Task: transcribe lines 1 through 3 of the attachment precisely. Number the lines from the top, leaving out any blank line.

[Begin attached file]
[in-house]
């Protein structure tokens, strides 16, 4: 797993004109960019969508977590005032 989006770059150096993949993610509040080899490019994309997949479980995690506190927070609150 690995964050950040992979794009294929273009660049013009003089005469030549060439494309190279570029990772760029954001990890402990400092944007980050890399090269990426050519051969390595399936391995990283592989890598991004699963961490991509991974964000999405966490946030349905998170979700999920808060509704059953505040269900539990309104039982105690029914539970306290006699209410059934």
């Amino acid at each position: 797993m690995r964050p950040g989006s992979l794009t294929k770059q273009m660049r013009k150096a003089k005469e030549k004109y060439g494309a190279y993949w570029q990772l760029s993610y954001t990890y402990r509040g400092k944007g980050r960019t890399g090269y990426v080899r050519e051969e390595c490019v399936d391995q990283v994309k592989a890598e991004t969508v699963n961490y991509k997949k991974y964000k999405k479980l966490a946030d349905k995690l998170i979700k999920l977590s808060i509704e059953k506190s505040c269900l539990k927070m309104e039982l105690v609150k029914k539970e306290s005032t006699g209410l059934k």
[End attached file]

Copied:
[in-house]
């Protein structure tokens, strides 16, 4: 797993004109960019969508977590005032 989006770059150096993949993610509040080899490019994309997949479980995690506190927070609150 690995964050950040992979794009294929273009660049013009003089005469030549060439494309190279570029990772760029954001990890402990400092944007980050890399090269990426050519051969390595399936391995990283592989890598991004699963961490991509991974964000999405966490946030349905998170979700999920808060509704059953505040269900539990309104039982105690029914539970306290006699209410059934």
């Amino acid at each position: 797993m690995r964050p950040g989006s992979l794009t294929k770059q273009m660049r013009k150096a003089k005469e030549k004109y060439g494309a190279y993949w570029q990772l760029s993610y954001t990890y402990r509040g400092k944007g980050r960019t890399g090269y990426v080899r050519e051969e390595c490019v399936d391995q990283v994309k592989a890598e991004t969508v699963n961490y991509k997949k991974y964000k999405k479980l966490a946030d349905k995690l998170i979700k999920l977590s808060i509704e059953k506190s505040c269900l539990k927070m309104e039982l105690v609150k029914k539970e306290s005032t006699g209410l059934k």